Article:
Traffic Control within the City of Hutchinson is a collaborative effort between the City Council, the Police Department and Public Works.
Traffic control device placement is based on recommendations of the Director of Police/Emergency Management Services, the Director of Engineering/Public Works and the Public Works Manager. Most traffic control measures are designed to comply with state and federal laws and regulations. Traffic control measures are implemented with a specific roadway project or by resolution of the City Council.
To report a traffic control issue or to make recommendations or requests for traffic control improvements, please contact the Public Works Manager.
John Olson, Public Works Manager
Phone: (320) 234-4219
Fax: (320) 234-6971
The following is a brief summary of some areas of traffic control with the largest number of questions.
Minnesota Department of Transportation – Roundabouts in Minnesota
Studies have not shown any indication that signs of this type achieve the desired safety benefits, showing little or no effect on speed or accident reduction. Since children live in virtually every neighborhood, signs could be posted in almost every block of the City, thereby losing their effectiveness. Additional considerations:
- Signs of this type may indicate that the street is an acceptable place to play.
- Drivers might assume that no children live where signs are not posted.
- There is no evidence or documentation that there is any legal consequence for this type of signing.
- A continual review of the need for the signs is not feasible (neighborhood demographics will change, when should signs be removed?).
Based on these issues, the City does not support the installation of these signs. Specific warnings for schools, playgrounds, parks and other recreational facilities are available for use where clearly justified.
The City has many different rules regarding parking, based on the location of the parking and the traffic control devices in-place.
Some of the general parking regulations are:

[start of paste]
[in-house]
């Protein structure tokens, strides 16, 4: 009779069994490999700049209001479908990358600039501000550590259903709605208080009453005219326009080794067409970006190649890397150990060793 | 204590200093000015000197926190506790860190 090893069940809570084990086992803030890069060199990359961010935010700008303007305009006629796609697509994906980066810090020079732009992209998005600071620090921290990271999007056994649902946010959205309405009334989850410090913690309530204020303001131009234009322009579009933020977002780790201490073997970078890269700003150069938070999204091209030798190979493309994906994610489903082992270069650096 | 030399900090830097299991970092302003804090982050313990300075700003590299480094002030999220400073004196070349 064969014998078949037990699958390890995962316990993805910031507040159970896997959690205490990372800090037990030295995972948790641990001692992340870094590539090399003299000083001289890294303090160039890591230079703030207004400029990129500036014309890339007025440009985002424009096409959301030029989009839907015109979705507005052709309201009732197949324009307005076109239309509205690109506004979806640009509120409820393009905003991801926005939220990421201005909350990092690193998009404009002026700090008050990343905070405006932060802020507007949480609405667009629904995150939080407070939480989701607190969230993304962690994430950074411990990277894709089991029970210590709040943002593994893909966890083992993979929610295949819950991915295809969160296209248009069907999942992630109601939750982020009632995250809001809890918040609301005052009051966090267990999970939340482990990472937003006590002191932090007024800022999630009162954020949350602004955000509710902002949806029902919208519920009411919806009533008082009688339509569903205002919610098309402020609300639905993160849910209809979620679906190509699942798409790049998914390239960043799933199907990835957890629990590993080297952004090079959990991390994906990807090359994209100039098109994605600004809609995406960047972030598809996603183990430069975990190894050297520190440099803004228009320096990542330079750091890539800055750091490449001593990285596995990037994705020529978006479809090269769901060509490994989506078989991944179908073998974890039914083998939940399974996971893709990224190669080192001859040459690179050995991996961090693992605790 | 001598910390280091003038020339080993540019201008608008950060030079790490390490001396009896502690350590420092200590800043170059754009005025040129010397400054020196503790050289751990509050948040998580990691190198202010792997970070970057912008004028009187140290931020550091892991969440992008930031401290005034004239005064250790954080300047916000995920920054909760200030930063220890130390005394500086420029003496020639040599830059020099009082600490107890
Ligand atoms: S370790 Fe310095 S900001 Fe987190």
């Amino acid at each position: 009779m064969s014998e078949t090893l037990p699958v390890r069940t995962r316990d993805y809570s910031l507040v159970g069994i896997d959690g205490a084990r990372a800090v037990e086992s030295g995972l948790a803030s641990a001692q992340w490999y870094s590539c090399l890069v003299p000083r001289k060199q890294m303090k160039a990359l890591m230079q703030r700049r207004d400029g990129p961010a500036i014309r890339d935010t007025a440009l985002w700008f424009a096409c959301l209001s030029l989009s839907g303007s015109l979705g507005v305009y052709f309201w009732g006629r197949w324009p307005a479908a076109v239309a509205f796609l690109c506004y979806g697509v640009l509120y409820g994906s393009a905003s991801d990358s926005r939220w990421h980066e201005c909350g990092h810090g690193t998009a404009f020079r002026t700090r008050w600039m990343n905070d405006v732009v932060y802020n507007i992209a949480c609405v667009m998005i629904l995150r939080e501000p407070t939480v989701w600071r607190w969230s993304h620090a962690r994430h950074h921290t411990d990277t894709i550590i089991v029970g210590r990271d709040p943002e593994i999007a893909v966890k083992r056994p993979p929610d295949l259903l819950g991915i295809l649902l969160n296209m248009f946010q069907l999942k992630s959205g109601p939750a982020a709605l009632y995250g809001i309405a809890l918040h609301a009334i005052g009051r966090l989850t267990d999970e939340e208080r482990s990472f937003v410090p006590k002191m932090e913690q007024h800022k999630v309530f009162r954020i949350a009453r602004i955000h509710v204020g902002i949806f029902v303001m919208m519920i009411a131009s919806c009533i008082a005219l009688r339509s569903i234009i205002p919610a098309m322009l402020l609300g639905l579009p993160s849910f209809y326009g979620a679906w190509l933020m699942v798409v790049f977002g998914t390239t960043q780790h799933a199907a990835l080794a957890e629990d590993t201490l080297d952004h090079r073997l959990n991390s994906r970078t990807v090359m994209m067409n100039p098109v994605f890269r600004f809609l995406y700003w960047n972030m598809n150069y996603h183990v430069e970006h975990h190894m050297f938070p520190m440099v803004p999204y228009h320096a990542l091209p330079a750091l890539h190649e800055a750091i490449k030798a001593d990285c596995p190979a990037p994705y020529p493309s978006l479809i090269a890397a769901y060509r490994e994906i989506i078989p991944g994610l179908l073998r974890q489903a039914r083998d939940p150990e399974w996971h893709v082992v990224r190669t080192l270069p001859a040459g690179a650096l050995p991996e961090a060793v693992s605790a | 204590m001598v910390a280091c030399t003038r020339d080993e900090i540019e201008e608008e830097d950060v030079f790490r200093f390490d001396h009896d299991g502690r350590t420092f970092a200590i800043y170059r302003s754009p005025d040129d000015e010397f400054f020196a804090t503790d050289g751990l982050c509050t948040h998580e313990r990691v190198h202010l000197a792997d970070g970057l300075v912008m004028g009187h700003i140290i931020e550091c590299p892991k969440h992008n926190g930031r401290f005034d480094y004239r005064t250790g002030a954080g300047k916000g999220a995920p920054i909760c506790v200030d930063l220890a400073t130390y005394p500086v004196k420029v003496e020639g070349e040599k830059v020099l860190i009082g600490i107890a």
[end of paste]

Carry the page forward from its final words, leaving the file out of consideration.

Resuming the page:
- There is no parking in an alley (unless making a delivery) or on a boulevard that has curb and gutter.
- Trailers, pickup campers, etc. may not park on a street for periods exceeding 6 hours, and cannot be used as living quarters.
- Vehicles may not park in one place for more than 24 hours.
- A detached semi-trailer cannot park on any street.
- A truck, tractor/trailer over 10,000 GVW cannot park in a residential area except to load or unload.
- Vehicles cannot be parked on public streets for the purpose of advertising or selling the vehicle or any other merchandise or to advertise an upcoming event.
The City has installed “Share the Road” signs to indicate that the street is part of the city’s bike route system. There are also pavement markings installed on these routes. These routes generally do not meet the criteria for separate trails or bike lanes. These signs and markings are intended to increase awareness by drivers that bicyclists may be on the route, and to clarify to bicyclists that this part of the City’s bicycle route system.
The City does not have the authority to set speed limits on its own.
Speed limits are based on state statutes, and changing speed limits usually requires an evaluation by Mn/DOT. This evaluation requires a traffic study that looks at roadway conditions and layout, the land use in the area, accident records, and existing traffic speeds.